* Paper: A systems and thermodynamics perspective on technology in the circular economy. By Crelis F. Rammelt and Phillip Crisp. real-world economics review, issue no. 68
From the Abstract:
“Several discourses on environment and sustainability are characterised by a strong confidence in the potential of technology to address, if not solve, the ecological impacts resulting from physically expanding systems of production and consumption.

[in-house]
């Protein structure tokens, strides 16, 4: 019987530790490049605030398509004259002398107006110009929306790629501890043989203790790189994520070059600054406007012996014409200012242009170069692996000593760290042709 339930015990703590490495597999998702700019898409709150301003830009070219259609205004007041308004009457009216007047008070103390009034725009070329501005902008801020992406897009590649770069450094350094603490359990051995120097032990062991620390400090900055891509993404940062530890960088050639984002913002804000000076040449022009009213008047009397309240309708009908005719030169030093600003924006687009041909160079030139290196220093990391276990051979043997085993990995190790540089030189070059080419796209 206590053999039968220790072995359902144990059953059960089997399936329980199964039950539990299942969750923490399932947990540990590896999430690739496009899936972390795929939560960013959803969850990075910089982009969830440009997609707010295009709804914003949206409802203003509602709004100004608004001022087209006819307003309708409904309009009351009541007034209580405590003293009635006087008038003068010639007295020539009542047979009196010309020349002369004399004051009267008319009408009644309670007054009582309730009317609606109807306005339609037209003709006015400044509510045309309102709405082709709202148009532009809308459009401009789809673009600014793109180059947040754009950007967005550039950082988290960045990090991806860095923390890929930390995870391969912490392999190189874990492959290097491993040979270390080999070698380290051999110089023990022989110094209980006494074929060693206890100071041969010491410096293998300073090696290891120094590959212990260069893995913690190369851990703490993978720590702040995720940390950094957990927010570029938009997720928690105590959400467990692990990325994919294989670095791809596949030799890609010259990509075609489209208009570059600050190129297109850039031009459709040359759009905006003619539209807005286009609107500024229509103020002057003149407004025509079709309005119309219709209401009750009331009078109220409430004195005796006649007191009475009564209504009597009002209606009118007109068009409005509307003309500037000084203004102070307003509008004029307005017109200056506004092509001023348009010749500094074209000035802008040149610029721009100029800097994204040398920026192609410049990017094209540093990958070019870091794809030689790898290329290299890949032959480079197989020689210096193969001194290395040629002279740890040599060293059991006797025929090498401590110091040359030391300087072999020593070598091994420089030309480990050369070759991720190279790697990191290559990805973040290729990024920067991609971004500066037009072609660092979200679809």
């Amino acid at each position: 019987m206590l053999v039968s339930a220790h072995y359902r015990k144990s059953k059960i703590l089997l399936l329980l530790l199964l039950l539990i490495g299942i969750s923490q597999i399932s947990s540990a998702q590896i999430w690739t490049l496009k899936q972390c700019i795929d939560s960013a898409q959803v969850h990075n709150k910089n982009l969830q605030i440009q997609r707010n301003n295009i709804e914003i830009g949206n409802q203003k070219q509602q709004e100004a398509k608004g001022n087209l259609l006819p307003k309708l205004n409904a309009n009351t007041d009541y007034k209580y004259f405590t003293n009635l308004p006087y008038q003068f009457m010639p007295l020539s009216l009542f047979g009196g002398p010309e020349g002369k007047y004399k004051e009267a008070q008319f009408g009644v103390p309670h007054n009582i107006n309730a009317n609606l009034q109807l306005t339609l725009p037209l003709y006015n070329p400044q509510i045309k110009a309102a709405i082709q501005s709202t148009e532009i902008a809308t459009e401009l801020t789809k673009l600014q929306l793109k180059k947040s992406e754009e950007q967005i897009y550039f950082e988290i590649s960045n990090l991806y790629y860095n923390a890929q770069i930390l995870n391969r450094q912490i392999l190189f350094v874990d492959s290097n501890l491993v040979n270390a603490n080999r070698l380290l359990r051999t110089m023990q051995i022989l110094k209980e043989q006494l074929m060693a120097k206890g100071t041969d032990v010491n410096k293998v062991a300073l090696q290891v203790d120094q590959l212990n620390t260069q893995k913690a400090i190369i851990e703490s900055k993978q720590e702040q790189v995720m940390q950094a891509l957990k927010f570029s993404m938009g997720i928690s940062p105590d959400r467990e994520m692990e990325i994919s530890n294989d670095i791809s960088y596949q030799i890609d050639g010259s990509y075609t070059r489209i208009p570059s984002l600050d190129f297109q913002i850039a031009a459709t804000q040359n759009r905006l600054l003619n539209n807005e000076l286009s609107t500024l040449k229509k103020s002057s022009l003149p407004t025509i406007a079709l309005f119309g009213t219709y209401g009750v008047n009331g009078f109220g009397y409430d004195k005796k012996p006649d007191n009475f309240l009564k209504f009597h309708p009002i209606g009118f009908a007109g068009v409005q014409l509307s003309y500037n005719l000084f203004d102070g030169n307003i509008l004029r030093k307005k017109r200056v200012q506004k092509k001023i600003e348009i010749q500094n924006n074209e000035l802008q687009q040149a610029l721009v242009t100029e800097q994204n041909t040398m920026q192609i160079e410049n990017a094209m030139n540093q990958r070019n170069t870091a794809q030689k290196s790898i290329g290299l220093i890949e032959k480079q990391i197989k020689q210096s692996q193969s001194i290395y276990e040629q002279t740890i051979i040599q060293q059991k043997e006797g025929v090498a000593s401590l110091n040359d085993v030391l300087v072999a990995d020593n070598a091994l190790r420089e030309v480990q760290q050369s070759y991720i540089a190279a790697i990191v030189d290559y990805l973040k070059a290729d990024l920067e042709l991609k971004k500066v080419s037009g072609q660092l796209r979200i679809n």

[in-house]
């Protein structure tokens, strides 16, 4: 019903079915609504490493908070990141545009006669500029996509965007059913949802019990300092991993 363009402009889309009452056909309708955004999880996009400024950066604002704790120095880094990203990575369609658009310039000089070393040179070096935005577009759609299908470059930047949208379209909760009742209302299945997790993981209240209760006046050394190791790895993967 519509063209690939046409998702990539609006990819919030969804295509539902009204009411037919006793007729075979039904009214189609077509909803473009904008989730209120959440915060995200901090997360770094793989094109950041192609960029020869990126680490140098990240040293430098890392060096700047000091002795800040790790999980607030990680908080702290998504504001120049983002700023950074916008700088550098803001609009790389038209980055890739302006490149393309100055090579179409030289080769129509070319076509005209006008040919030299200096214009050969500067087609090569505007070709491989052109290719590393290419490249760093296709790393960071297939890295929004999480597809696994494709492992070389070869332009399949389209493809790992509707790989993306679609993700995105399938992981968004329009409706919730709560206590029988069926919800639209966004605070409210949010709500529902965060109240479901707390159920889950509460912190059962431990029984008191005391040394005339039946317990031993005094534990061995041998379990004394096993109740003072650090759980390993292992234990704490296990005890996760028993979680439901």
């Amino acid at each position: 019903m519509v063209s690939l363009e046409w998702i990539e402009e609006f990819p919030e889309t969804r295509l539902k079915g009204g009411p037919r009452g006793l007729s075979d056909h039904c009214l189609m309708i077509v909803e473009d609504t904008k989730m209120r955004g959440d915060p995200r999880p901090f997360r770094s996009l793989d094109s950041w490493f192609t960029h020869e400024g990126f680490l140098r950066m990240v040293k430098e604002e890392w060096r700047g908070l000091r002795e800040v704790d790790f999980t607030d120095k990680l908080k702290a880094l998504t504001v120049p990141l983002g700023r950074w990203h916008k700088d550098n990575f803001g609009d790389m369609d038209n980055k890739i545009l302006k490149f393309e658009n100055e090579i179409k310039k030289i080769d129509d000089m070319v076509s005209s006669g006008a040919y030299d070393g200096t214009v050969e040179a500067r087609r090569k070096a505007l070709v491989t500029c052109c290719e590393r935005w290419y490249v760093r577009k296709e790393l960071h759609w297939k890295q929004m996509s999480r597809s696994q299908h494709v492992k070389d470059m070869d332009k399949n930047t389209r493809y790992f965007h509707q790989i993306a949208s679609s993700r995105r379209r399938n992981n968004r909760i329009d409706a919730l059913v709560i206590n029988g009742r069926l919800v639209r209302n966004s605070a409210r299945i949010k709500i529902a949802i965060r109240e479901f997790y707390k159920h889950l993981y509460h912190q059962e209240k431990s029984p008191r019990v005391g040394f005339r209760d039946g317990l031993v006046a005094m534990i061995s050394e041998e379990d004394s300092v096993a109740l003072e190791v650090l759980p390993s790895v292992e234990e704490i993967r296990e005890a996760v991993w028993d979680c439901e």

The optimism is further encouraged by leading environmental engineering concepts, including cradle-to-cradle and industrial ecology, as well as broader frameworks, such as natural capitalism and the circular economy. This paper explores the viability of their promise from a biophysical perspective, which is based on insights from system dynamics and thermodynamics. Such an ecological reality check is generally ignored or underestimated in the literature on aforementioned concepts and frameworks. The paper ultimately reflects on what role society can realistically assign to technology for resolving its ecological concerns. While environmental engineering undoubtedly has something to offer, it will end up chasing its tail if the social and economic forces driving up production and consumption are not addressed.”